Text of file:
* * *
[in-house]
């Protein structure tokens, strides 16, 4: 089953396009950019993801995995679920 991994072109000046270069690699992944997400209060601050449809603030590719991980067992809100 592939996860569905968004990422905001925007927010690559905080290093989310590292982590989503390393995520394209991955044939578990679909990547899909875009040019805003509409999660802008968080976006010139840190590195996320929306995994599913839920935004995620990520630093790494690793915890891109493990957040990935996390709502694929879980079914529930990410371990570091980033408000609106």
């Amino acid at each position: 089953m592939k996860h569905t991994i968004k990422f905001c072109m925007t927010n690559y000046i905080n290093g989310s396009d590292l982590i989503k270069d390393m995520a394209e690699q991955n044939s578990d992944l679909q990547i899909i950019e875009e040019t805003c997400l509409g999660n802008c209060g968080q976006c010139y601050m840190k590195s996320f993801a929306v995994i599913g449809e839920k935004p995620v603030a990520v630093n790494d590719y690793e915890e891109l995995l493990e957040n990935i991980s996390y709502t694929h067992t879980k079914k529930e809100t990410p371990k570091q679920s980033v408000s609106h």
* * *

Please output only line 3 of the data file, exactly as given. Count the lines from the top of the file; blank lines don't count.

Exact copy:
């Amino acid at each position: 089953m592939k996860h569905t991994i968004k990422f905001c072109m925007t927010n690559y000046i905080n290093g989310s396009d590292l982590i989503k270069d390393m995520a394209e690699q991955n044939s578990d992944l679909q990547i899909i950019e875009e040019t805003c997400l509409g999660n802008c209060g968080q976006c010139y601050m840190k590195s996320f993801a929306v995994i599913g449809e839920k935004p995620v603030a990520v630093n790494d590719y690793e915890e891109l995995l493990e957040n990935i991980s996390y709502t694929h067992t879980k079914k529930e809100t990410p371990k570091q679920s980033v408000s609106h």